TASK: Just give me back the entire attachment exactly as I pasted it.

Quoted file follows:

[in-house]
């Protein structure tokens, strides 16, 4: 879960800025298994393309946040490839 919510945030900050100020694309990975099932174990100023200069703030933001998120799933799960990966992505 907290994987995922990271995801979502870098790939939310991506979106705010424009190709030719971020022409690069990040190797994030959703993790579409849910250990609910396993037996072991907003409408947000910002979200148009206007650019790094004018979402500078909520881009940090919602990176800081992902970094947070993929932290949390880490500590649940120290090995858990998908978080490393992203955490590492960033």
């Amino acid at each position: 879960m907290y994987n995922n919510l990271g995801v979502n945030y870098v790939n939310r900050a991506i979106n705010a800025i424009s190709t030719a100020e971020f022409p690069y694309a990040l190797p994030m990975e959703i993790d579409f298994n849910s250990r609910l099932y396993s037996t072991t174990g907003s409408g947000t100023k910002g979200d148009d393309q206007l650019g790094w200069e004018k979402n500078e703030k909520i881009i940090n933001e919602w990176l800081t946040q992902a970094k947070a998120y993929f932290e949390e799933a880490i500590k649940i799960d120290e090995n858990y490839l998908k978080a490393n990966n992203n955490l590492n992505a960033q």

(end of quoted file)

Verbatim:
[in-house]
């Protein structure tokens, strides 16, 4: 879960800025298994393309946040490839 919510945030900050100020694309990975099932174990100023200069703030933001998120799933799960990966992505 907290994987995922990271995801979502870098790939939310991506979106705010424009190709030719971020022409690069990040190797994030959703993790579409849910250990609910396993037996072991907003409408947000910002979200148009206007650019790094004018979402500078909520881009940090919602990176800081992902970094947070993929932290949390880490500590649940120290090995858990998908978080490393992203955490590492960033």
């Amino acid at each position: 879960m907290y994987n995922n919510l990271g995801v979502n945030y870098v790939n939310r900050a991506i979106n705010a800025i424009s190709t030719a100020e971020f022409p690069y694309a990040l190797p994030m990975e959703i993790d579409f298994n849910s250990r609910l099932y396993s037996t072991t174990g907003s409408g947000t100023k910002g979200d148009d393309q206007l650019g790094w200069e004018k979402n500078e703030k909520i881009i940090n933001e919602w990176l800081t946040q992902a970094k947070a998120y993929f932290e949390e799933a880490i500590k649940i799960d120290e090995n858990y490839l998908k978080a490393n990966n992203n955490l590492n992505a960033q």